Brothers, We Are Not Professionals

Piper, John. Brothers, We Are Not Professionals: A Plea to Pastors for Radical Ministry. Nashville, Tenn: B&H Publishing Group, 2013.

John Piper has penned more than 50 books to include, Desiring God, Don't  Waste Your Life, and The Future of Justification.  He is the pastor of preaching and vision at Bethlehem Baptist Church, served as the a professor of Biblical Studies at Bethel College in St. Paul, Minnesota, and is the founder of Desiring God Ministries.  He holds a Doctorate of Theology from the University of Munich and is presently the chancellor of Bethlehem College and Seminary.  Often called 'A pastor to pastors' Piper has re-released his 2002 publication, Brothers, We Are Not Professionals, now updated and expanded. 

John Piper discusses the re-release of Brothers, We Are Not Professionals:

In addition to some revisions, Piper added six more chapters.  Chapter 4, 'Brothers, God Does Make Much of Us,' and Chapter 6, 'Brothers, God Is the Gospel' were added for theological reasons. In his pursuit of being a better preacher, he added Chapter 13, 'Brothers, Be Bible-Oriented--Not Entertainment Oriented Preachers' and Chapter 18, 'Brothers, Pursue the Tone of the Text.'  For family reasons relating to his sanctification, he added Chapter 22, 'Brothers, Help Them Act the Miracle.'  And for personal reasons, he added Chapter 27, 'Brothers, Bodily Training is of Some Value' (xi). 

Piper opens with a charge against today's pastorate: "[...] the pressure to 'professionalize' the pastorate has morphed and strengthened" (ix).  He goes on to ask, 
"Is there professional praying? Professional musing on the depths of revelation? Professional treasuring the riches of Christ? Professional walking by the Spirit? Professional exercise of spiritual gifts? Professional dealing with demons? Professional pleading with backsliders? Professional perseverance in a hard marriage? Professional playing with children? Professional courage in the face of persecution? Professional patience with everyone?" (ix-x)
His questions are good.  Ministry does, he argues, have a side of professionalism, but these are in "areas of competency where the life of faith and the life of unbelief overlap" (x).  Professionalism in other areas need not be compartmentalized.  "These are not marginal activities in the pastoral life;" writes Piper, "They are central.  They are the essence" (x).   Therefore, Piper sets out to make two primary arguments with this book.  The first is, "professionalism should always be marginal, not central; optional, not crucial" (x).  The second is like it.  "The pursuit of professionalism" he argues, "will push the supernatural center more and more into the corner while ministry becomes a set of secular competencies with a religious veneer" (x).  Thirty-six short chapters follow to fill out the details of his thesis.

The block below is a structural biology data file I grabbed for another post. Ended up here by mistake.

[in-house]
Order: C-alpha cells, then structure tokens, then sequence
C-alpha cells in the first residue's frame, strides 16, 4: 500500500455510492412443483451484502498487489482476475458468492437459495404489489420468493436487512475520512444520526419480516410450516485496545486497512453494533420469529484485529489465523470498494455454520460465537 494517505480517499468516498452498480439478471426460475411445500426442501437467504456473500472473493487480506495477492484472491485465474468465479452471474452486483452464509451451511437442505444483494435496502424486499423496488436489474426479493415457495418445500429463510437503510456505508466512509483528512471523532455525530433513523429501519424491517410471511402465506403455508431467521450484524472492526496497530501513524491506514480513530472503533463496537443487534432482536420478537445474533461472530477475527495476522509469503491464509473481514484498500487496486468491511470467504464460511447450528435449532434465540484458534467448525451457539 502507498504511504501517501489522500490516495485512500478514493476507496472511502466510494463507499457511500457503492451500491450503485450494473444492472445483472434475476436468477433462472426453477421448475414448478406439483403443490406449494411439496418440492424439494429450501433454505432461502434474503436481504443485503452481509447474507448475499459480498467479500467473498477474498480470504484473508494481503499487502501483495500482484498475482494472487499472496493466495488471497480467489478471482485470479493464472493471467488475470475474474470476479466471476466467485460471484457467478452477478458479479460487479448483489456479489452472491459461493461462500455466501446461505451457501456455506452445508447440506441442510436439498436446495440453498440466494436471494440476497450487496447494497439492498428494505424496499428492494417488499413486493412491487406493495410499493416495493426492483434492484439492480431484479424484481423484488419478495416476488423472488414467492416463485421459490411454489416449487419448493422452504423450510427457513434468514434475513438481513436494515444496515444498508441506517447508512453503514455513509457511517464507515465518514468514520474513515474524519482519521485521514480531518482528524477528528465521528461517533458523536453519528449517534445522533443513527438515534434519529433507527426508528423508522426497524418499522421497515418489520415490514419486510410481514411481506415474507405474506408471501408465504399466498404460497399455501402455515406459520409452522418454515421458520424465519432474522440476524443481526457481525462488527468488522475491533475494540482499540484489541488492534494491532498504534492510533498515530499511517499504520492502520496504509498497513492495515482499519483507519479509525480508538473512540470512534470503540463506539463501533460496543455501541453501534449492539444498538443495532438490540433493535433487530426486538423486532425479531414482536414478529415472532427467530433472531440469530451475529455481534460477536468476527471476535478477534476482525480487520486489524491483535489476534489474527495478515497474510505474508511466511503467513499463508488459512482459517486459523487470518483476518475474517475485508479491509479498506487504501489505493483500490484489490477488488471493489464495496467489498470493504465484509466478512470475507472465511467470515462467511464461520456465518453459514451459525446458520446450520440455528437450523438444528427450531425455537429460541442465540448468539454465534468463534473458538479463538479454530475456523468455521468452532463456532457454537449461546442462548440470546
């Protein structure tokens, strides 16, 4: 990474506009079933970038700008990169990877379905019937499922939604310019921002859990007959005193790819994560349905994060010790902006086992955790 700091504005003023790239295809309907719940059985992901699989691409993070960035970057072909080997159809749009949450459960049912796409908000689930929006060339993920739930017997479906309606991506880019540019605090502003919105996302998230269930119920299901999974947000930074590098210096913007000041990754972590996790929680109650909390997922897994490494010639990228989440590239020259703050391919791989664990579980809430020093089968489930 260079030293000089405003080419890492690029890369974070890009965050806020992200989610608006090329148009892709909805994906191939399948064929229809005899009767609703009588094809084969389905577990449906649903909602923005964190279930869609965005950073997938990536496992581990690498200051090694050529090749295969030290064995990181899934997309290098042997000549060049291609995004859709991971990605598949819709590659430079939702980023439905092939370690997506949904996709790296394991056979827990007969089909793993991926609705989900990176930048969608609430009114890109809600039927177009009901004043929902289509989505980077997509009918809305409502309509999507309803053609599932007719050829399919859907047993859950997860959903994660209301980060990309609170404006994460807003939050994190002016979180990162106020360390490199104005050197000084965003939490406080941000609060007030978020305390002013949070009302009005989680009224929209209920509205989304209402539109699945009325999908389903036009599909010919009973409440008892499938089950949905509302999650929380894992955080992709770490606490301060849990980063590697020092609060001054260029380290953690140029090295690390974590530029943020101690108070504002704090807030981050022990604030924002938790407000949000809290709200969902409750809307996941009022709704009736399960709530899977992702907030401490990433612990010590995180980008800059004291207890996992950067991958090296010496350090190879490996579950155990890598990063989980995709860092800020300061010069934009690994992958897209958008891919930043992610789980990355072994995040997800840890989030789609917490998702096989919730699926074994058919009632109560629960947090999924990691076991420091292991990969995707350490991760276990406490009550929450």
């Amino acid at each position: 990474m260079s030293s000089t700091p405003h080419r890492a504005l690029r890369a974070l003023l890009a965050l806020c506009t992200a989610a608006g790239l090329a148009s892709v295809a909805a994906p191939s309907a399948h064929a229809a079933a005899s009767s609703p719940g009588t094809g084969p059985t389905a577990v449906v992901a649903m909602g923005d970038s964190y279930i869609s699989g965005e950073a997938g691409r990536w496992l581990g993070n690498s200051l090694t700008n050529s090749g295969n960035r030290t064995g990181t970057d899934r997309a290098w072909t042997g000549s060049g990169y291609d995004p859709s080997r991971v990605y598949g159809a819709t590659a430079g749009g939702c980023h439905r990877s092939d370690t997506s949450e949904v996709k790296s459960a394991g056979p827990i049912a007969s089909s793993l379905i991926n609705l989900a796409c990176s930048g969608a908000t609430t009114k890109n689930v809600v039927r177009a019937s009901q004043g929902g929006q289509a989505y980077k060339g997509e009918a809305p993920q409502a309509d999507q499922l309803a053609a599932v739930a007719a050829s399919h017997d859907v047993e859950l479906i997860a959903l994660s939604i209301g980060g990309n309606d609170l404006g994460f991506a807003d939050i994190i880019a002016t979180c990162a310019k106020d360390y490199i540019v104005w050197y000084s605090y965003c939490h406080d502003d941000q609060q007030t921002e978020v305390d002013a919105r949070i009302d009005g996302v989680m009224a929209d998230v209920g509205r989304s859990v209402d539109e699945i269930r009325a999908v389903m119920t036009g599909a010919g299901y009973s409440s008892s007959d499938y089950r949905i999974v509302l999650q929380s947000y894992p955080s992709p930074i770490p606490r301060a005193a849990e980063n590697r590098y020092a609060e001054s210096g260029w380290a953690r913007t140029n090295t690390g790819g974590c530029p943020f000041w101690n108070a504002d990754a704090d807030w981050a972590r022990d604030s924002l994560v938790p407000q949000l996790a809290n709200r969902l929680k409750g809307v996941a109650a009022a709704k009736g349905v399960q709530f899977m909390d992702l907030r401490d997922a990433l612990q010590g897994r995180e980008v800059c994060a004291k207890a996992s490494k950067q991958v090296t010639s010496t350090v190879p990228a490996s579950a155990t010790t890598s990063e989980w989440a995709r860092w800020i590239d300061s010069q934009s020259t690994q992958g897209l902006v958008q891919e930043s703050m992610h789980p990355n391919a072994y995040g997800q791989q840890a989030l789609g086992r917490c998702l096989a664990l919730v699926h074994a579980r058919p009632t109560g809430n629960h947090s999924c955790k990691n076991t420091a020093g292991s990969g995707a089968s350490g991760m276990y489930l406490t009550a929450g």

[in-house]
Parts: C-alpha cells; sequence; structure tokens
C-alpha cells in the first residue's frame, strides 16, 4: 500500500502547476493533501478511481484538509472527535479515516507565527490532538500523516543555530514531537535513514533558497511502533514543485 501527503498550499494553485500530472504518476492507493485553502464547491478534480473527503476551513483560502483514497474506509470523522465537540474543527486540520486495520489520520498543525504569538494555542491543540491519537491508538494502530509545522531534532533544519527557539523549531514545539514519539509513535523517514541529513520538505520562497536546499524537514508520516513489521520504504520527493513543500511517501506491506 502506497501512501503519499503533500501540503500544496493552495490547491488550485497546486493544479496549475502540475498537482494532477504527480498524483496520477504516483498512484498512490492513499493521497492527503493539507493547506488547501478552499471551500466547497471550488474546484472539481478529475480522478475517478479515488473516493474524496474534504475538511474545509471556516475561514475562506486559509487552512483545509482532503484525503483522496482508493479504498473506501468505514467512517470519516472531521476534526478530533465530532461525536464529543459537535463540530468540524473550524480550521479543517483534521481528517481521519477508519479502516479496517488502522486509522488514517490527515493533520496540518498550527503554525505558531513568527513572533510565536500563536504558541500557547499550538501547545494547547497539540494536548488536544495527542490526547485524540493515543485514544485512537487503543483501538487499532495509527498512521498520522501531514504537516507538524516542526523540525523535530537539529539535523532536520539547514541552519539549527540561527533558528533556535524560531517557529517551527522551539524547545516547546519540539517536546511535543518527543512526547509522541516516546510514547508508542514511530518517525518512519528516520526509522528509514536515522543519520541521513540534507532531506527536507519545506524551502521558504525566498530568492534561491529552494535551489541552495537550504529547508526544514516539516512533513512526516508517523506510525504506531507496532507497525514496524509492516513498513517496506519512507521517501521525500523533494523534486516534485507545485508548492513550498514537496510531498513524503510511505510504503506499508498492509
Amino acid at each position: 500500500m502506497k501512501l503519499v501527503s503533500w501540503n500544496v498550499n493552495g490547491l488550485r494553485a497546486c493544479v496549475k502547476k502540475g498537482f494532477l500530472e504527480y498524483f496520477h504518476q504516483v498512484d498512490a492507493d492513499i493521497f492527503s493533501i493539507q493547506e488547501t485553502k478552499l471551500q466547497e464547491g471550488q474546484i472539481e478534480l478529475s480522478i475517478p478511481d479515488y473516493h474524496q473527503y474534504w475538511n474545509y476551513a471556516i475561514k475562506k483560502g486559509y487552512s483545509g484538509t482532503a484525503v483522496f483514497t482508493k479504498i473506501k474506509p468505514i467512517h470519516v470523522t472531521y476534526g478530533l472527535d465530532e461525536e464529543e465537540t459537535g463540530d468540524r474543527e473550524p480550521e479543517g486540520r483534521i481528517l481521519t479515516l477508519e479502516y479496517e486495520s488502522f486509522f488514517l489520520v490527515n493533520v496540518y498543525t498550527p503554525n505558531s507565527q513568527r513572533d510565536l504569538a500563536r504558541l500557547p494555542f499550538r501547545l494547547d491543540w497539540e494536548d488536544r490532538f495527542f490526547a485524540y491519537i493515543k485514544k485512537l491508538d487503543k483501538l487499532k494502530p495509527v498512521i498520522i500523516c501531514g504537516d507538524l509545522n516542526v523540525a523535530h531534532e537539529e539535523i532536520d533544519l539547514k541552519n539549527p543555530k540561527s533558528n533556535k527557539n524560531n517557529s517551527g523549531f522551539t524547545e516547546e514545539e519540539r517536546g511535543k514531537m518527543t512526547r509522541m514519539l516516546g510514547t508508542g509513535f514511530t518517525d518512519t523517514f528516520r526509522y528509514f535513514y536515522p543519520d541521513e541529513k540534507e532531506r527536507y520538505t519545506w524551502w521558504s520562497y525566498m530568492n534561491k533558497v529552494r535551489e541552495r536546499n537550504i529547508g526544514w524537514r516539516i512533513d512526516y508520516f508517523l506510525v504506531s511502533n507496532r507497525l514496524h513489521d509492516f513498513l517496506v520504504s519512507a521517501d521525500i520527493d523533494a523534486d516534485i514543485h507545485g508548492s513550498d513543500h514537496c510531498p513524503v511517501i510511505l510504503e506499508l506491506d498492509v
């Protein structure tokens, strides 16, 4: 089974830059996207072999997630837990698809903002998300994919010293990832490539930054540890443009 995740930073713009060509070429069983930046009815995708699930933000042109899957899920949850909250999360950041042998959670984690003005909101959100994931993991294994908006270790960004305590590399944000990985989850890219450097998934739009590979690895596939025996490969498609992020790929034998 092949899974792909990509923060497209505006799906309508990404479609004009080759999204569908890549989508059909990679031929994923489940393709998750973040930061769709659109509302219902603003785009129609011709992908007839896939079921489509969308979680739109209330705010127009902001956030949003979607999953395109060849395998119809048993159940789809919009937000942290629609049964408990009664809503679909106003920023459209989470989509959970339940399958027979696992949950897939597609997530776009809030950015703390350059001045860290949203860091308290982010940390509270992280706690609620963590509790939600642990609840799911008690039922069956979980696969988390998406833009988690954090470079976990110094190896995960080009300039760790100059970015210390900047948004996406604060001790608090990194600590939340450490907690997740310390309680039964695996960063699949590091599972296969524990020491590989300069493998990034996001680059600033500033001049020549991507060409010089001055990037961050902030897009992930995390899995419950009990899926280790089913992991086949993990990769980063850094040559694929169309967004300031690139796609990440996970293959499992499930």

Most pastors today are likely dealing with the very issues Piper sets out to reshape.  That being the case, this book is a helpful tool for pastors.  One gets the feeling while reading Brothers, We are Not Professionals, that Piper is simply putting all the aspects of ministry that interest him on paper to help the next generation.  But this is not to say that this book is limited to pastors alone, or just for brothers for that matter.  Many (but not all) the chapters have great application for the Christian life.  Those in positions like worship leaders, teachers, small group hosts, or other ministry areas will benefit from this book.  Men leading in their homes will find this book compelling.  And women will have just as many areas of application as the men, although Chapter 35, 'Brothers, Love Your Wife' may need some adaptation. 

Piper is honest about his own walk in ministry, which is most likely why this book is as compelling as it is.  There is not one single word that is not backed by his emotion, passion, and service to the Kingdom.

One criticism however, might be that a small selection of the chapters are 'Piper specific,' that is, rather specific to his ministry.   For example, "Brothers, Sever the Root of Racism" and "Brothers, Blow the Trumpet for the Unborn."  While both of these issues are extremely important and obviously a passion of Piper's, they provide very little instruction for issues to which other pastors may be called in other times, cultures, and places. Racism and abortion must be ended, but what about those serving to eradicate issues of poverty, the sex-trade, illiteracy, child labor, violence, drug addiction, or many other ills in our fallen world today? While I appreciate Piper's call to the two above mentioned issues, understanding better tools to fulfill other passionate callings may have been helpful for those in circumstances where additional matters must be addressed.

Apart from this fairly insignificant criticism,  Brothers, We Are Not Professionals, is a fantastic work and well worth the time to read.  It is a must read for pastors and I also highly recommend it to those not serving in the paid pastorate.

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* A copy of this book was provided in exchange for a review; however, the content and quality of the review were completely as my discretion.